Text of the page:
So what’s left are the four freshman quarterbacks. Jaylen “With An E” Gipson, Willie Jones III, Kishawn Kelley and Jaylin “With An I” Nelson are the quadrilateral set of signal callers Withers has to work with. Withers has stated at press conferences that he likes Jones III for his pure athleticism, and Gipson (my favorite of the freshmen) is the most complete overall of the four. Nelson may play other positions due to his lack of height, but makes up for it in athletic talent according to Withers. Kelley is recovering from offseason shoulder surgery and hasn’t had many reps this fall.
At the first fall scrimmage, Jones III ran the first unit while Gipson ran the second. Jones III showed some good throws and a touchdown run while Gipson showed some ability but nothing out of the ordinary.
Outlook: Like I said before, if Williams passes his test and gets the nod at starting I think the ‘Cats have a really good chance at four or five wins. That means Jones III and Gipson will probably play garbage time to gain experience. If Williams doesn’t play expect a Rodney Pete/Erik Kramer (or for the younger readers, Cardale Jones/J.T. Barrett) style rotation and probably two or three wins.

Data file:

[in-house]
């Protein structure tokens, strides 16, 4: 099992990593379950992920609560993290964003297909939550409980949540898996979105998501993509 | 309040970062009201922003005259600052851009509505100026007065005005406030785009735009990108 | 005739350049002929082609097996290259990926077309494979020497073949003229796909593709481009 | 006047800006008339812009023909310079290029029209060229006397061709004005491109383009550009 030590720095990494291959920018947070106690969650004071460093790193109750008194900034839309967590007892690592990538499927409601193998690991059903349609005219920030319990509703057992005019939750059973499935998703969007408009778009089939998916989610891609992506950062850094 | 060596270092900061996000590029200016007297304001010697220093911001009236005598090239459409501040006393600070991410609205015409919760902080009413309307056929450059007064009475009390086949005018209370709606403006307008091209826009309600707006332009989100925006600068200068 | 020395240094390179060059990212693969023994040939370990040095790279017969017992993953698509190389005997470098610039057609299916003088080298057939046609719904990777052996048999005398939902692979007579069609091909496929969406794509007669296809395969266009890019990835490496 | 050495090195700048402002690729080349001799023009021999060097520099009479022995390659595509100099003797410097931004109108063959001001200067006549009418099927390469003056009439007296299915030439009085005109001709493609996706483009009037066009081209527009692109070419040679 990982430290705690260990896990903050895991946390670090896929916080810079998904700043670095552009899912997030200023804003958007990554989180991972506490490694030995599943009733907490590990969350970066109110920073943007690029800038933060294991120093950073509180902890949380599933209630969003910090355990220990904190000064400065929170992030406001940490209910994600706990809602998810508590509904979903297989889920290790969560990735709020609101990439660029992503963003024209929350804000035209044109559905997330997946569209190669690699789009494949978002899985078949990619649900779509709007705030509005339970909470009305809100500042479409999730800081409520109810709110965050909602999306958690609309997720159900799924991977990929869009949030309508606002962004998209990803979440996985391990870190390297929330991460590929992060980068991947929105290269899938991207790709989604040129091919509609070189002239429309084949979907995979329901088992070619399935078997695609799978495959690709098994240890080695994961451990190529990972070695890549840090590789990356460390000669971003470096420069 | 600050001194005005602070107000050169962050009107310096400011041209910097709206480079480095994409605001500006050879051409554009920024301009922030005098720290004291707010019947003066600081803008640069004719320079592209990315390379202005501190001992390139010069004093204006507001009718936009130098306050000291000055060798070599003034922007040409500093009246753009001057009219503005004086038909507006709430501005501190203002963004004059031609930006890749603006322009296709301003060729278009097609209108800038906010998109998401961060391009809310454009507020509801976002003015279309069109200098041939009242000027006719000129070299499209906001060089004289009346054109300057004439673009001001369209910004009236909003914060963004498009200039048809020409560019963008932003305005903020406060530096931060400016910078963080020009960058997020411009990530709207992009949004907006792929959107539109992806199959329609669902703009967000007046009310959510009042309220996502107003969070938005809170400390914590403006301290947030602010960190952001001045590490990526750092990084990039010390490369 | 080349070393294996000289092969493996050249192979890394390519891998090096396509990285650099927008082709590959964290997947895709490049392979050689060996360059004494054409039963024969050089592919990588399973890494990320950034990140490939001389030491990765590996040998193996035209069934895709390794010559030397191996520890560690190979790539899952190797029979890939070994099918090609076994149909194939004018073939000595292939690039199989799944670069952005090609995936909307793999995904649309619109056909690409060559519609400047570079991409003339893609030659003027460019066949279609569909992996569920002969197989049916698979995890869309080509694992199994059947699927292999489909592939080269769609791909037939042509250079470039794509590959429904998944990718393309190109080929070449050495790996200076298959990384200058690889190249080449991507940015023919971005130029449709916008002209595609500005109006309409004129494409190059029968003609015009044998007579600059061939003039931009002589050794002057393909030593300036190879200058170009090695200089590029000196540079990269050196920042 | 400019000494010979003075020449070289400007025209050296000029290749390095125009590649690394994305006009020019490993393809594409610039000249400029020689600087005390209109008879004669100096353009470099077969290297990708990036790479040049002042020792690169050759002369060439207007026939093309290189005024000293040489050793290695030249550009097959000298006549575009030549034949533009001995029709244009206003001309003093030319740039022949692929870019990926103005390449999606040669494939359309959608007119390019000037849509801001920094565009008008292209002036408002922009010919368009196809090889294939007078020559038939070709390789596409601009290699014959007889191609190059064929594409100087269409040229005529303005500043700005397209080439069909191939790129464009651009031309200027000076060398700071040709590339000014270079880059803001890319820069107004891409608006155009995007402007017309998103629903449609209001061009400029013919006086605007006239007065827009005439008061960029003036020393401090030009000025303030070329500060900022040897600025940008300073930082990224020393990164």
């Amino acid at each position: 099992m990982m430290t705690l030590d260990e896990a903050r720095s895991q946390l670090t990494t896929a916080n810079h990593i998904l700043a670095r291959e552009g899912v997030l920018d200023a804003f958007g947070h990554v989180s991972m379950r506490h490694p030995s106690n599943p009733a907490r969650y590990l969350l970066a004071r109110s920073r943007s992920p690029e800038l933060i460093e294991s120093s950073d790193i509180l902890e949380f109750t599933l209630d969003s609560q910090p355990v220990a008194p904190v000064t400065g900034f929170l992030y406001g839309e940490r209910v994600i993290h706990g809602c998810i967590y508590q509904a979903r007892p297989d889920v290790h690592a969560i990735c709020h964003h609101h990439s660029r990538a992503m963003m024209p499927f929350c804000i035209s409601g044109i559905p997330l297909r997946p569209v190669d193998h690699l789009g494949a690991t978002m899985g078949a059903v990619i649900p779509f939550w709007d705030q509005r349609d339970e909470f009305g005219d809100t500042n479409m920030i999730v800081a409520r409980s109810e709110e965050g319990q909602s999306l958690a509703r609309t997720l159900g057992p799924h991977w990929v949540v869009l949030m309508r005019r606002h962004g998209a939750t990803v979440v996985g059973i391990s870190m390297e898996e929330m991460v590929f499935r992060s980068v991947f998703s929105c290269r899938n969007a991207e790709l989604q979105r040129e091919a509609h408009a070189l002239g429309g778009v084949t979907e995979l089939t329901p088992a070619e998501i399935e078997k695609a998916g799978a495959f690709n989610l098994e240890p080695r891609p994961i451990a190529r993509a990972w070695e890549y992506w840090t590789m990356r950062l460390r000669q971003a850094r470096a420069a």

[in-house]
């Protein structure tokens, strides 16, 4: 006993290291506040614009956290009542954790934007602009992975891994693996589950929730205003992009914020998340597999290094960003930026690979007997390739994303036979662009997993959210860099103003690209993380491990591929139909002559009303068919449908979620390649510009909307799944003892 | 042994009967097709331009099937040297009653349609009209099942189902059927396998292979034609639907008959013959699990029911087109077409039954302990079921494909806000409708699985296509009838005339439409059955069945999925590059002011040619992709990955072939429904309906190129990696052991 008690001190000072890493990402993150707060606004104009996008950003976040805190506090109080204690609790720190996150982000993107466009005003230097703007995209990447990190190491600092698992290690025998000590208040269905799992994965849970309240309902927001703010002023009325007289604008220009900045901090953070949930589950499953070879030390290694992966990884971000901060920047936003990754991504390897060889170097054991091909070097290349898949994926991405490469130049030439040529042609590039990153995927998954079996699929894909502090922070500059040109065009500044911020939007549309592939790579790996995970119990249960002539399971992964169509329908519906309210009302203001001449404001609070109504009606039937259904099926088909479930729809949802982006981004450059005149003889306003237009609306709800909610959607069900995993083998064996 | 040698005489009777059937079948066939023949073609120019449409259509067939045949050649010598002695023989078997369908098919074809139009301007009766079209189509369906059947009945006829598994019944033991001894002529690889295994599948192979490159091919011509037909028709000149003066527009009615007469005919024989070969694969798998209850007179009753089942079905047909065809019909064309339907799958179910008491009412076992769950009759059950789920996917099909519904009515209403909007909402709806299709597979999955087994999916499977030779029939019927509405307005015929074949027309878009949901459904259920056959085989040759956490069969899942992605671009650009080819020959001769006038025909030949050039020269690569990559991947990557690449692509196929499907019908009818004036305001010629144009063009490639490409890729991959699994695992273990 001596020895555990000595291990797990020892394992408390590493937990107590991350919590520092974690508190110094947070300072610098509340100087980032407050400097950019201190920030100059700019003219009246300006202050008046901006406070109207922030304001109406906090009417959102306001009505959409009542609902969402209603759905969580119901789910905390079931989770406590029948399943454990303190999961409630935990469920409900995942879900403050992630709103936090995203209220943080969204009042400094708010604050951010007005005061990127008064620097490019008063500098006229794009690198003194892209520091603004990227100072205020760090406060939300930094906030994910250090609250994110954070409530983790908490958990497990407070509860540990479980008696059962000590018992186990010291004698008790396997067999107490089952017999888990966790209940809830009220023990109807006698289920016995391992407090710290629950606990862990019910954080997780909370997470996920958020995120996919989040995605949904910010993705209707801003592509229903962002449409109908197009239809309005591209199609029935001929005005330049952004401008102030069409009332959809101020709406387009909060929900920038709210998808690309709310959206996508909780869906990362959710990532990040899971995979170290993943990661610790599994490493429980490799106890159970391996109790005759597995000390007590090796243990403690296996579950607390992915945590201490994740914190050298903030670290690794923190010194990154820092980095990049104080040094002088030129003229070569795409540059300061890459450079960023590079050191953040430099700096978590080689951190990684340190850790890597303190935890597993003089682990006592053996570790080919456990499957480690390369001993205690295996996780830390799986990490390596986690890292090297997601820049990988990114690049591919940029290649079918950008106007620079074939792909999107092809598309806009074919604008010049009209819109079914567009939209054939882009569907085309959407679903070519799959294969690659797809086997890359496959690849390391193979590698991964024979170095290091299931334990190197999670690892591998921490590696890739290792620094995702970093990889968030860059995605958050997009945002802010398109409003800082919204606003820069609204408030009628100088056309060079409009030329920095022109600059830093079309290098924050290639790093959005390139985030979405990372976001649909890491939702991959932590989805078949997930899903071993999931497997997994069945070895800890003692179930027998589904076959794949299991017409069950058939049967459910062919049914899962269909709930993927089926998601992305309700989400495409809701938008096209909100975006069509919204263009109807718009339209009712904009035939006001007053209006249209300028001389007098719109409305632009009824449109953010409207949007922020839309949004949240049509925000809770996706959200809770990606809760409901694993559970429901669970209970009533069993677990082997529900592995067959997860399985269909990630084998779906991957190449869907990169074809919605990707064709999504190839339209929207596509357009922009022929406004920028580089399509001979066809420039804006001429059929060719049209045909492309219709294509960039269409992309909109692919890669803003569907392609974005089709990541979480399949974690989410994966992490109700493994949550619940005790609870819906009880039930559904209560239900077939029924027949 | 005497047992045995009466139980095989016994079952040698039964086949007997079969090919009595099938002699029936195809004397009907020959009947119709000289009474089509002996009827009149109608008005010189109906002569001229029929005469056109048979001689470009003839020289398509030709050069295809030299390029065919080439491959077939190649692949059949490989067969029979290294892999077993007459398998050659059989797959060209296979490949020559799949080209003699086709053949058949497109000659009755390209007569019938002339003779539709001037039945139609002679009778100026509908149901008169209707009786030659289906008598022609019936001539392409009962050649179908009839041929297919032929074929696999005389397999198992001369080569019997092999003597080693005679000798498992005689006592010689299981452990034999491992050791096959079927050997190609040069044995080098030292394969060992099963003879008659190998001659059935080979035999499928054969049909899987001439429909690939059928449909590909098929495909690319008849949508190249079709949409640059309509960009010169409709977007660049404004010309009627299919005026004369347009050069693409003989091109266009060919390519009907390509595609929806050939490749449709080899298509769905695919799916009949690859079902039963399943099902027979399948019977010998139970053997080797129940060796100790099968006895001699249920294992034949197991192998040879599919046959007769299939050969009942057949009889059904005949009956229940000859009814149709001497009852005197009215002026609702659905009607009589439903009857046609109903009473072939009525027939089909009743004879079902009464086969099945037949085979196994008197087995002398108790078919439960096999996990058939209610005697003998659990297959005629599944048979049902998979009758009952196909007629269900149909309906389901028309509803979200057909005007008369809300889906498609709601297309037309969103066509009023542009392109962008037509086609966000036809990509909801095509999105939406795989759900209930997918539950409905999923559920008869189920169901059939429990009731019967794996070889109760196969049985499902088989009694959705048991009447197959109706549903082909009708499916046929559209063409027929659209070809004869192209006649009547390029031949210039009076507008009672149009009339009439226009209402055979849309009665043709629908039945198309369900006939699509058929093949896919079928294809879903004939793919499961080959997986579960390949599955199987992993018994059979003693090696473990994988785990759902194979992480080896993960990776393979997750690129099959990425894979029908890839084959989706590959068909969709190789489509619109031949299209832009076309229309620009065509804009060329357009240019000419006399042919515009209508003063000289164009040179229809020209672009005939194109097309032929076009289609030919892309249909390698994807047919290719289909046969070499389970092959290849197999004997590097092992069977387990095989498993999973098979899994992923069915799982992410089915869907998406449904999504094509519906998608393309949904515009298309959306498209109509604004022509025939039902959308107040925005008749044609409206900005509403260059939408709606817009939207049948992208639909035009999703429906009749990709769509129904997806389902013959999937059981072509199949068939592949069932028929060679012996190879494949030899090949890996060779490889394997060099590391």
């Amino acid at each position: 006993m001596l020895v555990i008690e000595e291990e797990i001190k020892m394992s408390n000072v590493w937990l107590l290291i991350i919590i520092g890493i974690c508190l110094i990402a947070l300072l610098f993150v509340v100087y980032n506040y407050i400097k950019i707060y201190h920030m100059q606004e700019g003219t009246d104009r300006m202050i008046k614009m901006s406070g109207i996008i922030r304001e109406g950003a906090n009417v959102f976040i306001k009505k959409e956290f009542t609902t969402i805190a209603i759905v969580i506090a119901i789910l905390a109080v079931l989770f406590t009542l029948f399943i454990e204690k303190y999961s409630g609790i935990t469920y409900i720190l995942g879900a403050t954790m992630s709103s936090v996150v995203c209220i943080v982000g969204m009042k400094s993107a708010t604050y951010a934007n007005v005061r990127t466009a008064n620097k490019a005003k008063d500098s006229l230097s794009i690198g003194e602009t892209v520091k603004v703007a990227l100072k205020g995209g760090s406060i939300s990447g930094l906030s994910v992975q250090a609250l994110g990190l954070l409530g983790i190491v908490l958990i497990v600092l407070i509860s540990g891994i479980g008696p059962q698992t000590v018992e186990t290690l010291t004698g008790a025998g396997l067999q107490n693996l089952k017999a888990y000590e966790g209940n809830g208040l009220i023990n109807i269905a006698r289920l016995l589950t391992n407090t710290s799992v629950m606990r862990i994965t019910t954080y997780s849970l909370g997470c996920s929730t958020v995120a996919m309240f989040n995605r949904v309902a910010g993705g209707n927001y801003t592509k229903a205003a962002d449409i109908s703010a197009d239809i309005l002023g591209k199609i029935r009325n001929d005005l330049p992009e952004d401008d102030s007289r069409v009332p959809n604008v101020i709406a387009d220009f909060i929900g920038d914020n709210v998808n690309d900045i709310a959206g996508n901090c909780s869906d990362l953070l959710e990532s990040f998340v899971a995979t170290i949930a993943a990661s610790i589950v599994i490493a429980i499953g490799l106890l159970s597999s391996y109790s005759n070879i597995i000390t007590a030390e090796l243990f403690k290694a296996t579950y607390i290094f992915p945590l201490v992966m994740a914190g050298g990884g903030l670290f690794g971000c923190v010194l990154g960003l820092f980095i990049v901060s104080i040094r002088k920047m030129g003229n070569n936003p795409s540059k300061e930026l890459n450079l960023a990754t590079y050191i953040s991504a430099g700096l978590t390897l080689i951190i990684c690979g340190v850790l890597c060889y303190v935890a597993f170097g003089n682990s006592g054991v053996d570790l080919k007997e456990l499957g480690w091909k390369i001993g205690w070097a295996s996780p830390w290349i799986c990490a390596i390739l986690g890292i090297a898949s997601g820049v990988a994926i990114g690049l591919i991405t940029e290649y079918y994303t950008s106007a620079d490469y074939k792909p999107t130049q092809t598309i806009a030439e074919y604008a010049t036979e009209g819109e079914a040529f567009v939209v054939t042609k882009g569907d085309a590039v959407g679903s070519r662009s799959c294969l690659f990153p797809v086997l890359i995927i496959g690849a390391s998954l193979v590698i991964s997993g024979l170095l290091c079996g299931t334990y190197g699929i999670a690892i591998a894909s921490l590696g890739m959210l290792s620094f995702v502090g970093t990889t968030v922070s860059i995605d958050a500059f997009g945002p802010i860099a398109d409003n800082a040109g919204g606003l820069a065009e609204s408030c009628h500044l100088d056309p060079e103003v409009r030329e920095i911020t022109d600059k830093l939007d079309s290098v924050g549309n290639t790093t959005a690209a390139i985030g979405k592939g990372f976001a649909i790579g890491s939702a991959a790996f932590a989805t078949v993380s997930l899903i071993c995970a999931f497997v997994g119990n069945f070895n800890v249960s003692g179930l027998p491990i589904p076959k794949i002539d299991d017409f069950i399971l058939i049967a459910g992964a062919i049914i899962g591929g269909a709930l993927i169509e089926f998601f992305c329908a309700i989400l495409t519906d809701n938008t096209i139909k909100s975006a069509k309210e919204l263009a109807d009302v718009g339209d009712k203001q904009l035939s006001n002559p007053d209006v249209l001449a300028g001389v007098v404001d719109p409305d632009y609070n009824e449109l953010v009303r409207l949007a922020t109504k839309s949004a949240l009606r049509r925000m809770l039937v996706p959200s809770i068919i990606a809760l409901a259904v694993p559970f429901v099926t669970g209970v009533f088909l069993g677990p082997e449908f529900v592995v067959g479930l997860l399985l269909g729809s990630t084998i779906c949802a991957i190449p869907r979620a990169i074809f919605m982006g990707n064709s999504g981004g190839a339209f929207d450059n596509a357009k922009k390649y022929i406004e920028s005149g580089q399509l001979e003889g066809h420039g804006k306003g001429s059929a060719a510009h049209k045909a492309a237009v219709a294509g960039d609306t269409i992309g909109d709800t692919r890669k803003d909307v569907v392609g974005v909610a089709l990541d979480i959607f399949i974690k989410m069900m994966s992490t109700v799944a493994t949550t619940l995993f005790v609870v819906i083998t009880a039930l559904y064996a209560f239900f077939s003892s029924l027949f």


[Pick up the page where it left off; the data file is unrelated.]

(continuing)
Backs and Receivers: Whoever will be under center will have a plethora of receiving talent to target. An underrated squad of pass catchers for State boasts speed, size, and ability. Senior Eric Luna and Thurman Morbley are prime targets, but I think of all the receivers Elijah King may have the best season of them all. The 6’2” senior has size and speed to excel and although he missed some time last year, he averaged 16.2 yards per catch and caught 65 percent of passes going towards him.